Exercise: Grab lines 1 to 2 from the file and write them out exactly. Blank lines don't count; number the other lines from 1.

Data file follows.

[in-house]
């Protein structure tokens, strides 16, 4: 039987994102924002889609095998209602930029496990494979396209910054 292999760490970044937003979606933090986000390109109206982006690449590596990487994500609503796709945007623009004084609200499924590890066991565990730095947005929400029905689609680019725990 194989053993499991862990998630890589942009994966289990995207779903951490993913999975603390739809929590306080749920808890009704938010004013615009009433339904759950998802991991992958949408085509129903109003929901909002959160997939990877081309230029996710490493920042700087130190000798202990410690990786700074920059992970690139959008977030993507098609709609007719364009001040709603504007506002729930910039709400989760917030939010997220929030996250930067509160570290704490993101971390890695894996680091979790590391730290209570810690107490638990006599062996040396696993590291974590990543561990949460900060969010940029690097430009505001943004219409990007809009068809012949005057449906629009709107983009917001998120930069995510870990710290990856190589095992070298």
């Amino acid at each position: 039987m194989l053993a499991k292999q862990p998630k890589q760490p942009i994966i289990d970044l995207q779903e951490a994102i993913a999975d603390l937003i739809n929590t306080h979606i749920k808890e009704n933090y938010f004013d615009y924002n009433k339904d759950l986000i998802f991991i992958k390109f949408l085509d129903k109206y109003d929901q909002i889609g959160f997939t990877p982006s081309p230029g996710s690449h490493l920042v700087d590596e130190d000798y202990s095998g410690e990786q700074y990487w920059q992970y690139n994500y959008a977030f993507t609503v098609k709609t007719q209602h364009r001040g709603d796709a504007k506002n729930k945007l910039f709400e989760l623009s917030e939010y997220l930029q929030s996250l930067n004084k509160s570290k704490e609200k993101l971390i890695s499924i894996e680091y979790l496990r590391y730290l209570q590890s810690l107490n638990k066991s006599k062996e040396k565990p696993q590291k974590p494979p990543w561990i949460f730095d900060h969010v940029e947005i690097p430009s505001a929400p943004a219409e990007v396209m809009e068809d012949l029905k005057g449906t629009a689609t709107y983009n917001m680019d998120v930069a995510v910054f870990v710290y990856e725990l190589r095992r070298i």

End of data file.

[in-house]
């Protein structure tokens, strides 16, 4: 039987994102924002889609095998209602930029496990494979396209910054 292999760490970044937003979606933090986000390109109206982006690449590596990487994500609503796709945007623009004084609200499924590890066991565990730095947005929400029905689609680019725990 194989053993499991862990998630890589942009994966289990995207779903951490993913999975603390739809929590306080749920808890009704938010004013615009009433339904759950998802991991992958949408085509129903109003929901909002959160997939990877081309230029996710490493920042700087130190000798202990410690990786700074920059992970690139959008977030993507098609709609007719364009001040709603504007506002729930910039709400989760917030939010997220929030996250930067509160570290704490993101971390890695894996680091979790590391730290209570810690107490638990006599062996040396696993590291974590990543561990949460900060969010940029690097430009505001943004219409990007809009068809012949005057449906629009709107983009917001998120930069995510870990710290990856190589095992070298």